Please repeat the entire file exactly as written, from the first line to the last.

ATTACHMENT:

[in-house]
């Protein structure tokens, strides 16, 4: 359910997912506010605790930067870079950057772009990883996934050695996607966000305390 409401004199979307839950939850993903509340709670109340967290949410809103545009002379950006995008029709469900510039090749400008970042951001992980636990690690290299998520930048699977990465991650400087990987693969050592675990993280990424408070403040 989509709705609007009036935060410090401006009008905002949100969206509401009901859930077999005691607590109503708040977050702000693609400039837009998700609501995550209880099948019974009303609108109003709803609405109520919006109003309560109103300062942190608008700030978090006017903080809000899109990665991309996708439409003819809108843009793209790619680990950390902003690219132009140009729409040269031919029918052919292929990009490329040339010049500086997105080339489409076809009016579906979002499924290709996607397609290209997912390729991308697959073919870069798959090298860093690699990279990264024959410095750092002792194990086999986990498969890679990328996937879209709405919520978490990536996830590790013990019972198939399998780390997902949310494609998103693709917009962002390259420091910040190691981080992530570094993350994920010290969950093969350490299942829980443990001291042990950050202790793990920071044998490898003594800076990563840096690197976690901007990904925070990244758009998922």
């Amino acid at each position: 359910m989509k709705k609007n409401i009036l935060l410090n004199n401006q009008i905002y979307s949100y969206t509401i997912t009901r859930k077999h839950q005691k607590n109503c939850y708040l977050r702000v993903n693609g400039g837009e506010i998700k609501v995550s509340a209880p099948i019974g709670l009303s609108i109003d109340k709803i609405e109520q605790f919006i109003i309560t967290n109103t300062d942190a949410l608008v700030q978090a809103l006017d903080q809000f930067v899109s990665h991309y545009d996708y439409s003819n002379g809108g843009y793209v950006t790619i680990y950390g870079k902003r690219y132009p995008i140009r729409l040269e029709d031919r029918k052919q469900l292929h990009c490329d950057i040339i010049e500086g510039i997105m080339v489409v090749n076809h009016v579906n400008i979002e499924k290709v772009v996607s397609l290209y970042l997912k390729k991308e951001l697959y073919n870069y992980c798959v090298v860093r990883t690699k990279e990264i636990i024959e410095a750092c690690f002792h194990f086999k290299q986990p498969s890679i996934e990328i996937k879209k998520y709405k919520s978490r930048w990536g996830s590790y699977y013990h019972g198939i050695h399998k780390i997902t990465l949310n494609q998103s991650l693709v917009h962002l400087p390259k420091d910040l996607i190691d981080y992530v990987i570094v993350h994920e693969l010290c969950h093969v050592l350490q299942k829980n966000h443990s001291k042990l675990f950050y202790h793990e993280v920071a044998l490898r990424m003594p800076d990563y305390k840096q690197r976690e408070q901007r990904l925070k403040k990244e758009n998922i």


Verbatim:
[in-house]
């Protein structure tokens, strides 16, 4: 359910997912506010605790930067870079950057772009990883996934050695996607966000305390 409401004199979307839950939850993903509340709670109340967290949410809103545009002379950006995008029709469900510039090749400008970042951001992980636990690690290299998520930048699977990465991650400087990987693969050592675990993280990424408070403040 989509709705609007009036935060410090401006009008905002949100969206509401009901859930077999005691607590109503708040977050702000693609400039837009998700609501995550209880099948019974009303609108109003709803609405109520919006109003309560109103300062942190608008700030978090006017903080809000899109990665991309996708439409003819809108843009793209790619680990950390902003690219132009140009729409040269031919029918052919292929990009490329040339010049500086997105080339489409076809009016579906979002499924290709996607397609290209997912390729991308697959073919870069798959090298860093690699990279990264024959410095750092002792194990086999986990498969890679990328996937879209709405919520978490990536996830590790013990019972198939399998780390997902949310494609998103693709917009962002390259420091910040190691981080992530570094993350994920010290969950093969350490299942829980443990001291042990950050202790793990920071044998490898003594800076990563840096690197976690901007990904925070990244758009998922």
């Amino acid at each position: 359910m989509k709705k609007n409401i009036l935060l410090n004199n401006q009008i905002y979307s949100y969206t509401i997912t009901r859930k077999h839950q005691k607590n109503c939850y708040l977050r702000v993903n693609g400039g837009e506010i998700k609501v995550s509340a209880p099948i019974g709670l009303s609108i109003d109340k709803i609405e109520q605790f919006i109003i309560t967290n109103t300062d942190a949410l608008v700030q978090a809103l006017d903080q809000f930067v899109s990665h991309y545009d996708y439409s003819n002379g809108g843009y793209v950006t790619i680990y950390g870079k902003r690219y132009p995008i140009r729409l040269e029709d031919r029918k052919q469900l292929h990009c490329d950057i040339i010049e500086g510039i997105m080339v489409v090749n076809h009016v579906n400008i979002e499924k290709v772009v996607s397609l290209y970042l997912k390729k991308e951001l697959y073919n870069y992980c798959v090298v860093r990883t690699k990279e990264i636990i024959e410095a750092c690690f002792h194990f086999k290299q986990p498969s890679i996934e990328i996937k879209k998520y709405k919520s978490r930048w990536g996830s590790y699977y013990h019972g198939i050695h399998k780390i997902t990465l949310n494609q998103s991650l693709v917009h962002l400087p390259k420091d910040l996607i190691d981080y992530v990987i570094v993350h994920e693969l010290c969950h093969v050592l350490q299942k829980n966000h443990s001291k042990l675990f950050y202790h793990e993280v920071a044998l490898r990424m003594p800076d990563y305390k840096q690197r976690e408070q901007r990904l925070k403040k990244e758009n998922i």